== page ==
Preface Abbreviations Glossary Chapter 1: Islam and Pluralism Setting the scene - sholat dwi bahasa Ritual prayer - a Pillar of Islam Islam, the Constitution and the State Contribution of the Research - Why Rawls? Chapter Outline Chapter 2: Rawls and the Challenge of Faith Political liberalism Overlapping Consensus Public reason The Role of Courts Commentary and critique Agreement and Divergence Conclusion Chapter 3: Faith and Freedom in Indonesian Law The Promotion and Protection of Religion State, Law and Religion Judicial review of the Blasphemy Law The Constitution - Compromise or Compromised? Conclusion Chapter 4: MUI - The Institutionalising of Indonesian Islam Islam in Indonesia Innovation and related concepts Innovation in Indonesian Islam Majelis Ulama Indonesia and its fatawa Orthodoxy Entrenched Conclusion Chapter 5: Case Study Part 1 - The Language of Devotion Pondok Itikaf Jamaah Ngaji Lelaku The publications The fatawa Key events Reaction and Resonances Conclusion Chapter 6: Case Study Part 2 - Innovation on Trial The Indictment Evidence Defence Case Court Decision Appeals Blasphemy - A Case Note Conclusion Chapter 7: Islam, Public Reason and the State Case Study of Post-Soeharto Indonesia Rawls, Islam and the State Pluralism and Liberalism in Indonesia Rawls and Indonesian Pluralism Postscript Bibliography International Instruments Legislation and Legislative Instruments Cases Books and Journal Articles Index ã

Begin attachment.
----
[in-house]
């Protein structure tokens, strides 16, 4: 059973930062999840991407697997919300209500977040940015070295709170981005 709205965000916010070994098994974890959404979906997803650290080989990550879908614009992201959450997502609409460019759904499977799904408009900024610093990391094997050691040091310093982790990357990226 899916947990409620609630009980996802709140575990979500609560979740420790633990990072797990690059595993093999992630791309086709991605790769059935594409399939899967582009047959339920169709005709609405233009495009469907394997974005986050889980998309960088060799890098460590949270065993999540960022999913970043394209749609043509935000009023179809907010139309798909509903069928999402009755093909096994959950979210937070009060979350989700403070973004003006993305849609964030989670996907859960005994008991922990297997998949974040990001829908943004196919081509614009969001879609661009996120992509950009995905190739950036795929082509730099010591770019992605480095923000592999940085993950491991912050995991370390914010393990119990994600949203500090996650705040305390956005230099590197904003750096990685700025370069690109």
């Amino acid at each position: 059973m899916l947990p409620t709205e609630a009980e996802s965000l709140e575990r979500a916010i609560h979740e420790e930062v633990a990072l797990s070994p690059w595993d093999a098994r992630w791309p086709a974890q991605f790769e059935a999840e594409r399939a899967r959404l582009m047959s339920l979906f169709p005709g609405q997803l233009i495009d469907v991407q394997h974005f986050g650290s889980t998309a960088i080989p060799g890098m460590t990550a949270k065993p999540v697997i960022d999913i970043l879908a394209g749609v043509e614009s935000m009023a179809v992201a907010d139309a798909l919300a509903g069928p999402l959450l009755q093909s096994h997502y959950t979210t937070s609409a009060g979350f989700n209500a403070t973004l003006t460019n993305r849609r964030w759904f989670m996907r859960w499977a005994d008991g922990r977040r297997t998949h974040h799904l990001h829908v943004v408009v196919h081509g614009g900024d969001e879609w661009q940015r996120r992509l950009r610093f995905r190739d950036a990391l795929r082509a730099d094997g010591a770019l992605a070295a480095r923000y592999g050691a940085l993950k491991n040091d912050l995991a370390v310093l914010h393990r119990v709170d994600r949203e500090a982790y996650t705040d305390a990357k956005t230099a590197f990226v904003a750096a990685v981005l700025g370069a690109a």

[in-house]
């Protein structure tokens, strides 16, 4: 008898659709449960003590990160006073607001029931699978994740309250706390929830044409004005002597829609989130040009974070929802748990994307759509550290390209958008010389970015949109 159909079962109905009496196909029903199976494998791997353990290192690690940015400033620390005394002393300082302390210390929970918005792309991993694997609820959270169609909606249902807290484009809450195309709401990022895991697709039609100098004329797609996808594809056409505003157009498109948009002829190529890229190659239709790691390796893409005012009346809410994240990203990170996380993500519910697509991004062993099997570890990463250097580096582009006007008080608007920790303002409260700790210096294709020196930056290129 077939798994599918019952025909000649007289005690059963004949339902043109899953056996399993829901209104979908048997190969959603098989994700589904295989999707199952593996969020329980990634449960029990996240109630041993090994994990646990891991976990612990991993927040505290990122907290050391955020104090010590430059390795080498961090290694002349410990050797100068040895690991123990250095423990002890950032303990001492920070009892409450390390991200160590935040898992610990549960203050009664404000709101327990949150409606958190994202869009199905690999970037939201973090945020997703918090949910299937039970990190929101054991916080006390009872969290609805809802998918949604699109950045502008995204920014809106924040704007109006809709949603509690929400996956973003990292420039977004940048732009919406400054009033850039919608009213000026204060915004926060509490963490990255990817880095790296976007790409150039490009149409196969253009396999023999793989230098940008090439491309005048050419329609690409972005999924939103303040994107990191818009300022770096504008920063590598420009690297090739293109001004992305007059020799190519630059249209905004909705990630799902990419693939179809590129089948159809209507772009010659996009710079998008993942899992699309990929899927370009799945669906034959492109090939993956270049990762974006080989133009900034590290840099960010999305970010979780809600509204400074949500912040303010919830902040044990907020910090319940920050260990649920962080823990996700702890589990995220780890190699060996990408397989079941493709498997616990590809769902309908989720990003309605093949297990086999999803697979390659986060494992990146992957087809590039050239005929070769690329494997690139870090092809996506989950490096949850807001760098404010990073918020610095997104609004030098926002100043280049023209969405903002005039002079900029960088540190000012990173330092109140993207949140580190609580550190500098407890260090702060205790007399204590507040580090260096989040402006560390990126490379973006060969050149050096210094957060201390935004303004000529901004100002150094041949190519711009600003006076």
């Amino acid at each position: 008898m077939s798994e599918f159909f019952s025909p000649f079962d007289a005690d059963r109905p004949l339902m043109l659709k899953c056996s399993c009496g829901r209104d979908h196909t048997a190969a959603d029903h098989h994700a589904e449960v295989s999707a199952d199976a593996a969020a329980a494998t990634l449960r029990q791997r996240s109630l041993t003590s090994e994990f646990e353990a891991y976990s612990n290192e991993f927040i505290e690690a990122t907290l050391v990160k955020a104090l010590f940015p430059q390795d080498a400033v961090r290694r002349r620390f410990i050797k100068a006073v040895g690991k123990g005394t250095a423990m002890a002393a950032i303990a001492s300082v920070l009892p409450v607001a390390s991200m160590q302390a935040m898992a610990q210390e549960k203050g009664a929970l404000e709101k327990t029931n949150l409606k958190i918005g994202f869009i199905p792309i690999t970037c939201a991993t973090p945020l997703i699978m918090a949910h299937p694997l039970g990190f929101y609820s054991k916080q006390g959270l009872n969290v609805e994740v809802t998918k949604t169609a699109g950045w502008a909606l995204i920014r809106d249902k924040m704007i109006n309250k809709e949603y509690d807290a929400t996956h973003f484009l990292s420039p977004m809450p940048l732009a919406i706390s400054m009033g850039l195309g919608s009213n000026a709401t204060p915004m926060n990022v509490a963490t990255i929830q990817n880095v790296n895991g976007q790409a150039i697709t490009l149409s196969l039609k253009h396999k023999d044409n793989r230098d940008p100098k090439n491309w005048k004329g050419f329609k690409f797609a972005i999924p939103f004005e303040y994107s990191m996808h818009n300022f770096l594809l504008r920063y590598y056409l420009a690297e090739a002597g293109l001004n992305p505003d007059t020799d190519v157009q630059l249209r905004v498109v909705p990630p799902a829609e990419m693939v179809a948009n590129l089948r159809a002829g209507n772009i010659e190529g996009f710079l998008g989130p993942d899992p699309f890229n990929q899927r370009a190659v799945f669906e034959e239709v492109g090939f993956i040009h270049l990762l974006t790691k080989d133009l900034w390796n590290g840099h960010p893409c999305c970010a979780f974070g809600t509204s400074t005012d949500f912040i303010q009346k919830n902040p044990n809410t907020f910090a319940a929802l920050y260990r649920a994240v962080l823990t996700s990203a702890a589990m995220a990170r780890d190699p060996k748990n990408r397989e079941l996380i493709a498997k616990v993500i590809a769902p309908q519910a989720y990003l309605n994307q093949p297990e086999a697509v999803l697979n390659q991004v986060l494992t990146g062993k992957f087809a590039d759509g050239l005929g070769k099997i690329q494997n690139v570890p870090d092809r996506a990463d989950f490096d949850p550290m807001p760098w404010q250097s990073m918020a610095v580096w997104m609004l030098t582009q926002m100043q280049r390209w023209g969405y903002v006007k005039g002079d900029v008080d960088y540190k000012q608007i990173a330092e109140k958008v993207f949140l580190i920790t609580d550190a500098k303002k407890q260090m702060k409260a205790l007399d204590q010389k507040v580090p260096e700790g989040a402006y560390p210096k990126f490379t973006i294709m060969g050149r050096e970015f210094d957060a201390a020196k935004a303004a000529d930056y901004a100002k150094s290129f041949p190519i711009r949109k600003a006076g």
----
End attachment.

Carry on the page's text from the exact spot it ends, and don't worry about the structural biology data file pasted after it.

Stewart Fenwick is an Honorary Professor of the Australian Catholic University at the Institute for Religion, Politics and Society, and an Associate of the Centre for Indonesian Law, Islam and Society, and the Asian Law Centre, University of Melbourne, Australia. He was awarded the Harold Luntz Graduate Research Thesis Prize for 2015 at the Melbourne Law School, and was awarded the Chancellor's Prize for Excellence in the PhD Thesis for 2016 at the University of Melbourne.
'A masterly exploration of the intersection between legal, political and religious institutions in Indonesia as they engage with the difficult issue of religious freedom and blasphemy.' Professor Abdullah Saeed, University of Melbourne, Australia 'Based on extensive fieldwork in Java, this is a beautifully written and meticulously researched account of the paradox that democratisation in Indonesia led to rising intolerance in the Muslim community. It has important implications for the wider intellectual project of reconciling Islamic thought with Western modernity.' Professor Tim Lindsey, University of Melbourne, Australia